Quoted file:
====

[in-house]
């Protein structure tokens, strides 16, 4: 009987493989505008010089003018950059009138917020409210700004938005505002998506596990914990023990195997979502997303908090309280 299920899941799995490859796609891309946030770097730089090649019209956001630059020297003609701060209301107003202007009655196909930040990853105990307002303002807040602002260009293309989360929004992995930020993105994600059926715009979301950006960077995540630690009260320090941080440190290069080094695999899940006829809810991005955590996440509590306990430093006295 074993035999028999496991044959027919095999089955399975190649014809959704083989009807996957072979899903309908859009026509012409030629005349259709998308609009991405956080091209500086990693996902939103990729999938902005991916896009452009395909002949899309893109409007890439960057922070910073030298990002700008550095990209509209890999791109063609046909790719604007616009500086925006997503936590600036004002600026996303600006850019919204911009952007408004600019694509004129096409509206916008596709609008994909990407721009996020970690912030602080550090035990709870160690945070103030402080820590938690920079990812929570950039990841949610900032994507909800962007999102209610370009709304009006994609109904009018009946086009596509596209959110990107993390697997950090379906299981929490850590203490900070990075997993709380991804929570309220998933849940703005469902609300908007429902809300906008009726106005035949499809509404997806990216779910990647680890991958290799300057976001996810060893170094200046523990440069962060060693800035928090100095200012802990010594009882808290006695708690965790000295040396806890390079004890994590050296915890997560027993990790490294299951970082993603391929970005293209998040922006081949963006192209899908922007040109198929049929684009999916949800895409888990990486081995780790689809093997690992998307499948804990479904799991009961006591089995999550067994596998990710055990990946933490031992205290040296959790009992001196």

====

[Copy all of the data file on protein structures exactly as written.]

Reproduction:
[in-house]
């Protein structure tokens, strides 16, 4: 009987493989505008010089003018950059009138917020409210700004938005505002998506596990914990023990195997979502997303908090309280 299920899941799995490859796609891309946030770097730089090649019209956001630059020297003609701060209301107003202007009655196909930040990853105990307002303002807040602002260009293309989360929004992995930020993105994600059926715009979301950006960077995540630690009260320090941080440190290069080094695999899940006829809810991005955590996440509590306990430093006295 074993035999028999496991044959027919095999089955399975190649014809959704083989009807996957072979899903309908859009026509012409030629005349259709998308609009991405956080091209500086990693996902939103990729999938902005991916896009452009395909002949899309893109409007890439960057922070910073030298990002700008550095990209509209890999791109063609046909790719604007616009500086925006997503936590600036004002600026996303600006850019919204911009952007408004600019694509004129096409509206916008596709609008994909990407721009996020970690912030602080550090035990709870160690945070103030402080820590938690920079990812929570950039990841949610900032994507909800962007999102209610370009709304009006994609109904009018009946086009596509596209959110990107993390697997950090379906299981929490850590203490900070990075997993709380991804929570309220998933849940703005469902609300908007429902809300906008009726106005035949499809509404997806990216779910990647680890991958290799300057976001996810060893170094200046523990440069962060060693800035928090100095200012802990010594009882808290006695708690965790000295040396806890390079004890994590050296915890997560027993990790490294299951970082993603391929970005293209998040922006081949963006192209899908922007040109198929049929684009999916949800895409888990990486081995780790689809093997690992998307499948804990479904799991009961006591089995999550067994596998990710055990990946933490031992205290040296959790009992001196």